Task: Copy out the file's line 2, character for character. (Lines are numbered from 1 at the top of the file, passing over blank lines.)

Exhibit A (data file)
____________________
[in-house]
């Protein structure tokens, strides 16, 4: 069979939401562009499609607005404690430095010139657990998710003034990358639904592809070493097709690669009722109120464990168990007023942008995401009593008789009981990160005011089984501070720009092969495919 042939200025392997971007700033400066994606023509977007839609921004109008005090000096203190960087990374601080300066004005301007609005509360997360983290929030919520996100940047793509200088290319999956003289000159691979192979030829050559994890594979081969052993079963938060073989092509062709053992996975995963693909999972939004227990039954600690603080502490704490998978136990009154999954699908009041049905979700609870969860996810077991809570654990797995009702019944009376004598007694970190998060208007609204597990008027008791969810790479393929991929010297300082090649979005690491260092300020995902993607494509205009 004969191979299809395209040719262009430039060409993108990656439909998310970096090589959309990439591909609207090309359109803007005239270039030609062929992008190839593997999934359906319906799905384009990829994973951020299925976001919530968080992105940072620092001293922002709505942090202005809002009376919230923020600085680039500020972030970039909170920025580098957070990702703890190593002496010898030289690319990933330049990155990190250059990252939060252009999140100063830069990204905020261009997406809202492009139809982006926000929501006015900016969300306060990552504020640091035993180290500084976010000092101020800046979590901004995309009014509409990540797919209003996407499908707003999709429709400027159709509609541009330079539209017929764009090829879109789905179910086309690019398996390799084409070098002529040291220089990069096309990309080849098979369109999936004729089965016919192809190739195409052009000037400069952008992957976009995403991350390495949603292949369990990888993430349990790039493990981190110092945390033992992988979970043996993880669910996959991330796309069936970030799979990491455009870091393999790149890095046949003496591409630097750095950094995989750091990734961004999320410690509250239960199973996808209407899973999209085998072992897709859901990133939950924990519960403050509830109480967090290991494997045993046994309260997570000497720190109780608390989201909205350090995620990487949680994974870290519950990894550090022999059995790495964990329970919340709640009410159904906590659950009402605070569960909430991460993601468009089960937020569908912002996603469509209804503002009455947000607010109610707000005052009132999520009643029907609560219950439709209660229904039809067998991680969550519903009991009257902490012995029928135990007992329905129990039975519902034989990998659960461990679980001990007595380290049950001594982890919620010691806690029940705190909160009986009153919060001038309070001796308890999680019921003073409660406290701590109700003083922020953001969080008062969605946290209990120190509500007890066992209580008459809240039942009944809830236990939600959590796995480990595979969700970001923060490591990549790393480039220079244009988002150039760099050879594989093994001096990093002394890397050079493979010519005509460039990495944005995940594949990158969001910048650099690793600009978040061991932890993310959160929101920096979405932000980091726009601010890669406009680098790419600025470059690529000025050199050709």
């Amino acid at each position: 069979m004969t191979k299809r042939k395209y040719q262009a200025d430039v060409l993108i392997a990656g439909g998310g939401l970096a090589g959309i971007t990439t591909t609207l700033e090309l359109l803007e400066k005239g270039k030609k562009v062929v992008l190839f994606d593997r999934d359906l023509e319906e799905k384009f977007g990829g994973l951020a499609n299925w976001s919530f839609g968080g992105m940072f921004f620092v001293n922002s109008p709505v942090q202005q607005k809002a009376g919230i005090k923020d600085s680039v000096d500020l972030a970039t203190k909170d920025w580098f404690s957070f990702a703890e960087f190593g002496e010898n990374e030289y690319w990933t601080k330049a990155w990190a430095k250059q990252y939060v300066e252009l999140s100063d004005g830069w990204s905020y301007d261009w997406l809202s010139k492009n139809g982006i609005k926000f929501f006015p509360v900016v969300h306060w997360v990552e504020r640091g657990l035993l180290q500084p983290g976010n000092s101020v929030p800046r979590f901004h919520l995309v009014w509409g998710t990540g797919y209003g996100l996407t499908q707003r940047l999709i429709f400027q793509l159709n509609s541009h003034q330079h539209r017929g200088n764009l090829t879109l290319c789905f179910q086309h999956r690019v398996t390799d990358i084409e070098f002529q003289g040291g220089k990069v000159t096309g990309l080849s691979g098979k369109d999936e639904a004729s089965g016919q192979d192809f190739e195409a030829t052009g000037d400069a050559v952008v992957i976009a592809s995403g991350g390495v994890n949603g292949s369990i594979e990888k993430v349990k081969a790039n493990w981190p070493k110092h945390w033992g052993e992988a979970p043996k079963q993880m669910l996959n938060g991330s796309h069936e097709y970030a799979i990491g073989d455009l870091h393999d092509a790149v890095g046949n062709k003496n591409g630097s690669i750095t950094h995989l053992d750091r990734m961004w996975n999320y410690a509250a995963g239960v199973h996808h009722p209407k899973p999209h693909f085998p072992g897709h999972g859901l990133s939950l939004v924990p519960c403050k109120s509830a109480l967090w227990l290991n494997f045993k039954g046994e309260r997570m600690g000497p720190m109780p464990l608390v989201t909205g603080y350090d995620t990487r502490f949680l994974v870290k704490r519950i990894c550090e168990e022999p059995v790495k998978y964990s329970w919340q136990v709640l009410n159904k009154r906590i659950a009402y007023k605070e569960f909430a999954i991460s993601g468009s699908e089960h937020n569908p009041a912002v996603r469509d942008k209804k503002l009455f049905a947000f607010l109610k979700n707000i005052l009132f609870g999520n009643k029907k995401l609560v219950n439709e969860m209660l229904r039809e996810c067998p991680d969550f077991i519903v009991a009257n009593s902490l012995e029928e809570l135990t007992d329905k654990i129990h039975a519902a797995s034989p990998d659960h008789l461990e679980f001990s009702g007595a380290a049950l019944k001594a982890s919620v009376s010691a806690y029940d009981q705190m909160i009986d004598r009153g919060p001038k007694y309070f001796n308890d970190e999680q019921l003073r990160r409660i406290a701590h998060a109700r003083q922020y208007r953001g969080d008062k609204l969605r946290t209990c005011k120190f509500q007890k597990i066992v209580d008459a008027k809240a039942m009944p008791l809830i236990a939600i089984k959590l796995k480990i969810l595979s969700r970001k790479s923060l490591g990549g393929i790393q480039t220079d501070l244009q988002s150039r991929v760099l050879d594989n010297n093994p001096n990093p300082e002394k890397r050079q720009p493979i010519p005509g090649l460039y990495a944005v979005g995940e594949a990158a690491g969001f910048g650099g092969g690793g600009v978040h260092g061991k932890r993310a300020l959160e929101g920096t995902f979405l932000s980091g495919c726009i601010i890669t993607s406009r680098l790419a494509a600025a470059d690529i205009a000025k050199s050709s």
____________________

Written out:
């Protein structure tokens, strides 16, 4: 069979939401562009499609607005404690430095010139657990998710003034990358639904592809070493097709690669009722109120464990168990007023942008995401009593008789009981990160005011089984501070720009092969495919 042939200025392997971007700033400066994606023509977007839609921004109008005090000096203190960087990374601080300066004005301007609005509360997360983290929030919520996100940047793509200088290319999956003289000159691979192979030829050559994890594979081969052993079963938060073989092509062709053992996975995963693909999972939004227990039954600690603080502490704490998978136990009154999954699908009041049905979700609870969860996810077991809570654990797995009702019944009376004598007694970190998060208007609204597990008027008791969810790479393929991929010297300082090649979005690491260092300020995902993607494509205009 004969191979299809395209040719262009430039060409993108990656439909998310970096090589959309990439591909609207090309359109803007005239270039030609062929992008190839593997999934359906319906799905384009990829994973951020299925976001919530968080992105940072620092001293922002709505942090202005809002009376919230923020600085680039500020972030970039909170920025580098957070990702703890190593002496010898030289690319990933330049990155990190250059990252939060252009999140100063830069990204905020261009997406809202492009139809982006926000929501006015900016969300306060990552504020640091035993180290500084976010000092101020800046979590901004995309009014509409990540797919209003996407499908707003999709429709400027159709509609541009330079539209017929764009090829879109789905179910086309690019398996390799084409070098002529040291220089990069096309990309080849098979369109999936004729089965016919192809190739195409052009000037400069952008992957976009995403991350390495949603292949369990990888993430349990790039493990981190110092945390033992992988979970043996993880669910996959991330796309069936970030799979990491455009870091393999790149890095046949003496591409630097750095950094995989750091990734961004999320410690509250239960199973996808209407899973999209085998072992897709859901990133939950924990519960403050509830109480967090290991494997045993046994309260997570000497720190109780608390989201909205350090995620990487949680994974870290519950990894550090022999059995790495964990329970919340709640009410159904906590659950009402605070569960909430991460993601468009089960937020569908912002996603469509209804503002009455947000607010109610707000005052009132999520009643029907609560219950439709209660229904039809067998991680969550519903009991009257902490012995029928135990007992329905129990039975519902034989990998659960461990679980001990007595380290049950001594982890919620010691806690029940705190909160009986009153919060001038309070001796308890999680019921003073409660406290701590109700003083922020953001969080008062969605946290209990120190509500007890066992209580008459809240039942009944809830236990939600959590796995480990595979969700970001923060490591990549790393480039220079244009988002150039760099050879594989093994001096990093002394890397050079493979010519005509460039990495944005995940594949990158969001910048650099690793600009978040061991932890993310959160929101920096979405932000980091726009601010890669406009680098790419600025470059690529000025050199050709």